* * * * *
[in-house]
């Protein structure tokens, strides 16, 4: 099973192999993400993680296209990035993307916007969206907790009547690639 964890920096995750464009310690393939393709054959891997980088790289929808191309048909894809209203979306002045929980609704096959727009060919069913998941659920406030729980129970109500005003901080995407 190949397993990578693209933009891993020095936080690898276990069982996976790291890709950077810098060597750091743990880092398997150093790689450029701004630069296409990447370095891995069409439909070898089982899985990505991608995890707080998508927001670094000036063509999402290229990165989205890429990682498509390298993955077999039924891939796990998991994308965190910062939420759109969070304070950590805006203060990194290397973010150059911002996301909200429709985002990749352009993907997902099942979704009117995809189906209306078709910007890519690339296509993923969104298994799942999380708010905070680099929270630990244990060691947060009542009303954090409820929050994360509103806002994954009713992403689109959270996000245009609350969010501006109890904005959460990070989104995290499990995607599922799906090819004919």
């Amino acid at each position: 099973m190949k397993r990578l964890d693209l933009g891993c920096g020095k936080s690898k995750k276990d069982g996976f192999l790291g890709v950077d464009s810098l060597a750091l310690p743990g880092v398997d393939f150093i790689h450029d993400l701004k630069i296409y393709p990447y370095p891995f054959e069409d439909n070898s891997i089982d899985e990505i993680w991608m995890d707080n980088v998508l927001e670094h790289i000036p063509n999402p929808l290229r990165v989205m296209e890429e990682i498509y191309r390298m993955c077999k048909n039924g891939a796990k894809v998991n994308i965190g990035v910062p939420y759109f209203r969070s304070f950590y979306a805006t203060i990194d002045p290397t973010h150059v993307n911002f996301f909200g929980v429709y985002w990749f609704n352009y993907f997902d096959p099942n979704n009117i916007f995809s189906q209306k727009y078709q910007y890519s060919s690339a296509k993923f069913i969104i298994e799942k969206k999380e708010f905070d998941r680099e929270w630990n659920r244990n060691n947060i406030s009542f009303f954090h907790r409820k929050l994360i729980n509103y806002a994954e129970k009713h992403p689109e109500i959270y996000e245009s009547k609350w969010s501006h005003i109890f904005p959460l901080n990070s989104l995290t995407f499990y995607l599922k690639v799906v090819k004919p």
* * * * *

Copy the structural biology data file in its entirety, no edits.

[in-house]
């Protein structure tokens, strides 16, 4: 099973192999993400993680296209990035993307916007969206907790009547690639 964890920096995750464009310690393939393709054959891997980088790289929808191309048909894809209203979306002045929980609704096959727009060919069913998941659920406030729980129970109500005003901080995407 190949397993990578693209933009891993020095936080690898276990069982996976790291890709950077810098060597750091743990880092398997150093790689450029701004630069296409990447370095891995069409439909070898089982899985990505991608995890707080998508927001670094000036063509999402290229990165989205890429990682498509390298993955077999039924891939796990998991994308965190910062939420759109969070304070950590805006203060990194290397973010150059911002996301909200429709985002990749352009993907997902099942979704009117995809189906209306078709910007890519690339296509993923969104298994799942999380708010905070680099929270630990244990060691947060009542009303954090409820929050994360509103806002994954009713992403689109959270996000245009609350969010501006109890904005959460990070989104995290499990995607599922799906090819004919």
């Amino acid at each position: 099973m190949k397993r990578l964890d693209l933009g891993c920096g020095k936080s690898k995750k276990d069982g996976f192999l790291g890709v950077d464009s810098l060597a750091l310690p743990g880092v398997d393939f150093i790689h450029d993400l701004k630069i296409y393709p990447y370095p891995f054959e069409d439909n070898s891997i089982d899985e990505i993680w991608m995890d707080n980088v998508l927001e670094h790289i000036p063509n999402p929808l290229r990165v989205m296209e890429e990682i498509y191309r390298m993955c077999k048909n039924g891939a796990k894809v998991n994308i965190g990035v910062p939420y759109f209203r969070s304070f950590y979306a805006t203060i990194d002045p290397t973010h150059v993307n911002f996301f909200g929980v429709y985002w990749f609704n352009y993907f997902d096959p099942n979704n009117i916007f995809s189906q209306k727009y078709q910007y890519s060919s690339a296509k993923f069913i969104i298994e799942k969206k999380e708010f905070d998941r680099e929270w630990n659920r244990n060691n947060i406030s009542f009303f954090h907790r409820k929050l994360i729980n509103y806002a994954e129970k009713h992403p689109e109500i959270y996000e245009s009547k609350w969010s501006h005003i109890f904005p959460l901080n990070s989104l995290t995407f499990y995607l599922k690639v799906v090819k004919p």